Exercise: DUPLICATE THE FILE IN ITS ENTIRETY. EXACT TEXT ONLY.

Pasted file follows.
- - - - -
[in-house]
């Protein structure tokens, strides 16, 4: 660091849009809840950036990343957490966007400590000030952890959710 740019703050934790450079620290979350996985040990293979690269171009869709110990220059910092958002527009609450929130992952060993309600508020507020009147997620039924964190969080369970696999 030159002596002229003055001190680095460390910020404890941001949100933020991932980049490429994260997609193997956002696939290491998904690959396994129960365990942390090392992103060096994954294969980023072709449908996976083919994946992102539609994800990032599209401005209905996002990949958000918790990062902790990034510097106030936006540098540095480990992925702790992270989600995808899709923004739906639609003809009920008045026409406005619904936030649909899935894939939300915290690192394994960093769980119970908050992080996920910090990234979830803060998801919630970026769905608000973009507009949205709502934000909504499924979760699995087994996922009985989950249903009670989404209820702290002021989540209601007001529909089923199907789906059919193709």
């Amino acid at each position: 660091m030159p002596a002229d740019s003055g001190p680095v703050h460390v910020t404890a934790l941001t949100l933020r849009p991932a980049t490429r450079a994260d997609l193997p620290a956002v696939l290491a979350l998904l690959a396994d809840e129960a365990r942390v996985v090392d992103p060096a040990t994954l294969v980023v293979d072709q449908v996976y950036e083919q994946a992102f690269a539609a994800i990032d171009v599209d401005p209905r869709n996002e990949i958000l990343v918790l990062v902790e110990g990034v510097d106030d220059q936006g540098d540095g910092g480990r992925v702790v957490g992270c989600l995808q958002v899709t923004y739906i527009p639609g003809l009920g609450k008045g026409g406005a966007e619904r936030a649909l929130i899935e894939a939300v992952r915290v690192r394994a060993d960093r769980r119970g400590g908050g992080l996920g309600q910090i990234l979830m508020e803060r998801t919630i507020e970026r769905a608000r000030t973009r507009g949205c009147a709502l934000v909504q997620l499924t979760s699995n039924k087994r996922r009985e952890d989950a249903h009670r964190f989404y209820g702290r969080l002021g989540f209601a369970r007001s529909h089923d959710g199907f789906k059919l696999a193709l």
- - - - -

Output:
[in-house]
């Protein structure tokens, strides 16, 4: 660091849009809840950036990343957490966007400590000030952890959710 740019703050934790450079620290979350996985040990293979690269171009869709110990220059910092958002527009609450929130992952060993309600508020507020009147997620039924964190969080369970696999 030159002596002229003055001190680095460390910020404890941001949100933020991932980049490429994260997609193997956002696939290491998904690959396994129960365990942390090392992103060096994954294969980023072709449908996976083919994946992102539609994800990032599209401005209905996002990949958000918790990062902790990034510097106030936006540098540095480990992925702790992270989600995808899709923004739906639609003809009920008045026409406005619904936030649909899935894939939300915290690192394994960093769980119970908050992080996920910090990234979830803060998801919630970026769905608000973009507009949205709502934000909504499924979760699995087994996922009985989950249903009670989404209820702290002021989540209601007001529909089923199907789906059919193709």
């Amino acid at each position: 660091m030159p002596a002229d740019s003055g001190p680095v703050h460390v910020t404890a934790l941001t949100l933020r849009p991932a980049t490429r450079a994260d997609l193997p620290a956002v696939l290491a979350l998904l690959a396994d809840e129960a365990r942390v996985v090392d992103p060096a040990t994954l294969v980023v293979d072709q449908v996976y950036e083919q994946a992102f690269a539609a994800i990032d171009v599209d401005p209905r869709n996002e990949i958000l990343v918790l990062v902790e110990g990034v510097d106030d220059q936006g540098d540095g910092g480990r992925v702790v957490g992270c989600l995808q958002v899709t923004y739906i527009p639609g003809l009920g609450k008045g026409g406005a966007e619904r936030a649909l929130i899935e894939a939300v992952r915290v690192r394994a060993d960093r769980r119970g400590g908050g992080l996920g309600q910090i990234l979830m508020e803060r998801t919630i507020e970026r769905a608000r000030t973009r507009g949205c009147a709502l934000v909504q997620l499924t979760s699995n039924k087994r996922r009985e952890d989950a249903h009670r964190f989404y209820g702290r969080l002021g989540f209601a369970r007001s529909h089923d959710g199907f789906k059919l696999a193709l």